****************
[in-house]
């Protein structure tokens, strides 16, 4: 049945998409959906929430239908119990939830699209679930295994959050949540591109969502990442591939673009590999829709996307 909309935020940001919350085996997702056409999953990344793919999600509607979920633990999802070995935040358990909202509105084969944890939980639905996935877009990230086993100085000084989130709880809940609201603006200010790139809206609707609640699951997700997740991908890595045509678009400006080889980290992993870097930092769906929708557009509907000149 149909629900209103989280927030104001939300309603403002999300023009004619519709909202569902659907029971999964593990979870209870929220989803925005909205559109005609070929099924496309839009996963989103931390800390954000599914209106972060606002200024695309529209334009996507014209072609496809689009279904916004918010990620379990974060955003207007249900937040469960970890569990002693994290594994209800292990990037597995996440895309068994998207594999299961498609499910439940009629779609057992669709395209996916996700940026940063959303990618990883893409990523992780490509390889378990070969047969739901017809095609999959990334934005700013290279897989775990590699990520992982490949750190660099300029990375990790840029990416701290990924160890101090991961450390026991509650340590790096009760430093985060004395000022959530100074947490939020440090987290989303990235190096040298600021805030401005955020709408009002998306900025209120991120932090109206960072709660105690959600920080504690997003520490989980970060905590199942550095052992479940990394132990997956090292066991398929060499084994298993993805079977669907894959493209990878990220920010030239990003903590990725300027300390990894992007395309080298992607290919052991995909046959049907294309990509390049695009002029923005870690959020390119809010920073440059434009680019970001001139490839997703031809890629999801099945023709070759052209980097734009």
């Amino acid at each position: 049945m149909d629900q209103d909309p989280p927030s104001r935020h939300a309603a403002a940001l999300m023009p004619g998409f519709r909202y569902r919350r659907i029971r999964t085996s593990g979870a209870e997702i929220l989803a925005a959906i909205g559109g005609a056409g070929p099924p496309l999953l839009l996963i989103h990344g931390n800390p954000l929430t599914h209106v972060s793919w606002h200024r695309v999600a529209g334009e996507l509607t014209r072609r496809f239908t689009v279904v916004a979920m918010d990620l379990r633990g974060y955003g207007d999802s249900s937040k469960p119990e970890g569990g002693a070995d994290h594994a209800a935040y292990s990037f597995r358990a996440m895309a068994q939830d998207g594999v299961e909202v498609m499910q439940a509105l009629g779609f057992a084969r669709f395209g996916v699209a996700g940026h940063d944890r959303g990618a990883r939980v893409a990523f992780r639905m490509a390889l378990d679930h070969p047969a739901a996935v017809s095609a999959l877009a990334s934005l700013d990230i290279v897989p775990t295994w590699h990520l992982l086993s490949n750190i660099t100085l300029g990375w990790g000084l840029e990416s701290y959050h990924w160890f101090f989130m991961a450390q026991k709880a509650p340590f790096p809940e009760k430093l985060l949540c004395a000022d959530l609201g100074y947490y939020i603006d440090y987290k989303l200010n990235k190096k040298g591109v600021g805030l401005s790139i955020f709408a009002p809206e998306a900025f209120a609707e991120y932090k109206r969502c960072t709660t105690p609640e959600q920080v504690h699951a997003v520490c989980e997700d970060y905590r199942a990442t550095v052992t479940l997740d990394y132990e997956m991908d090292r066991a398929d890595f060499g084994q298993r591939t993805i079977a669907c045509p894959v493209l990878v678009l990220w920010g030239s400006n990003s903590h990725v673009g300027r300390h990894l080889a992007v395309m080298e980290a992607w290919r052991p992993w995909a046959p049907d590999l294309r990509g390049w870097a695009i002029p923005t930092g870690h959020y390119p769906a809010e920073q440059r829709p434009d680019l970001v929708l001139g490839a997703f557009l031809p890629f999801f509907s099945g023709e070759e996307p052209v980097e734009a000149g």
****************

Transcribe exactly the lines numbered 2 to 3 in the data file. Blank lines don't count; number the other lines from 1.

């Protein structure tokens, strides 16, 4: 049945998409959906929430239908119990939830699209679930295994959050949540591109969502990442591939673009590999829709996307 909309935020940001919350085996997702056409999953990344793919999600509607979920633990999802070995935040358990909202509105084969944890939980639905996935877009990230086993100085000084989130709880809940609201603006200010790139809206609707609640699951997700997740991908890595045509678009400006080889980290992993870097930092769906929708557009509907000149 149909629900209103989280927030104001939300309603403002999300023009004619519709909202569902659907029971999964593990979870209870929220989803925005909205559109005609070929099924496309839009996963989103931390800390954000599914209106972060606002200024695309529209334009996507014209072609496809689009279904916004918010990620379990974060955003207007249900937040469960970890569990002693994290594994209800292990990037597995996440895309068994998207594999299961498609499910439940009629779609057992669709395209996916996700940026940063959303990618990883893409990523992780490509390889378990070969047969739901017809095609999959990334934005700013290279897989775990590699990520992982490949750190660099300029990375990790840029990416701290990924160890101090991961450390026991509650340590790096009760430093985060004395000022959530100074947490939020440090987290989303990235190096040298600021805030401005955020709408009002998306900025209120991120932090109206960072709660105690959600920080504690997003520490989980970060905590199942550095052992479940990394132990997956090292066991398929060499084994298993993805079977669907894959493209990878990220920010030239990003903590990725300027300390990894992007395309080298992607290919052991995909046959049907294309990509390049695009002029923005870690959020390119809010920073440059434009680019970001001139490839997703031809890629999801099945023709070759052209980097734009």
């Amino acid at each position: 049945m149909d629900q209103d909309p989280p927030s104001r935020h939300a309603a403002a940001l999300m023009p004619g998409f519709r909202y569902r919350r659907i029971r999964t085996s593990g979870a209870e997702i929220l989803a925005a959906i909205g559109g005609a056409g070929p099924p496309l999953l839009l996963i989103h990344g931390n800390p954000l929430t599914h209106v972060s793919w606002h200024r695309v999600a529209g334009e996507l509607t014209r072609r496809f239908t689009v279904v916004a979920m918010d990620l379990r633990g974060y955003g207007d999802s249900s937040k469960p119990e970890g569990g002693a070995d994290h594994a209800a935040y292990s990037f597995r358990a996440m895309a068994q939830d998207g594999v299961e909202v498609m499910q439940a509105l009629g779609f057992a084969r669709f395209g996916v699209a996700g940026h940063d944890r959303g990618a990883r939980v893409a990523f992780r639905m490509a390889l378990d679930h070969p047969a739901a996935v017809s095609a999959l877009a990334s934005l700013d990230i290279v897989p775990t295994w590699h990520l992982l086993s490949n750190i660099t100085l300029g990375w990790g000084l840029e990416s701290y959050h990924w160890f101090f989130m991961a450390q026991k709880a509650p340590f790096p809940e009760k430093l985060l949540c004395a000022d959530l609201g100074y947490y939020i603006d440090y987290k989303l200010n990235k190096k040298g591109v600021g805030l401005s790139i955020f709408a009002p809206e998306a900025f209120a609707e991120y932090k109206r969502c960072t709660t105690p609640e959600q920080v504690h699951a997003v520490c989980e997700d970060y905590r199942a990442t550095v052992t479940l997740d990394y132990e997956m991908d090292r066991a398929d890595f060499g084994q298993r591939t993805i079977a669907c045509p894959v493209l990878v678009l990220w920010g030239s400006n990003s903590h990725v673009g300027r300390h990894l080889a992007v395309m080298e980290a992607w290919r052991p992993w995909a046959p049907d590999l294309r990509g390049w870097a695009i002029p923005t930092g870690h959020y390119p769906a809010e920073q440059r829709p434009d680019l970001v929708l001139g490839a997703f557009l031809p890629f999801f509907s099945g023709e070759e996307p052209v980097e734009a000149g």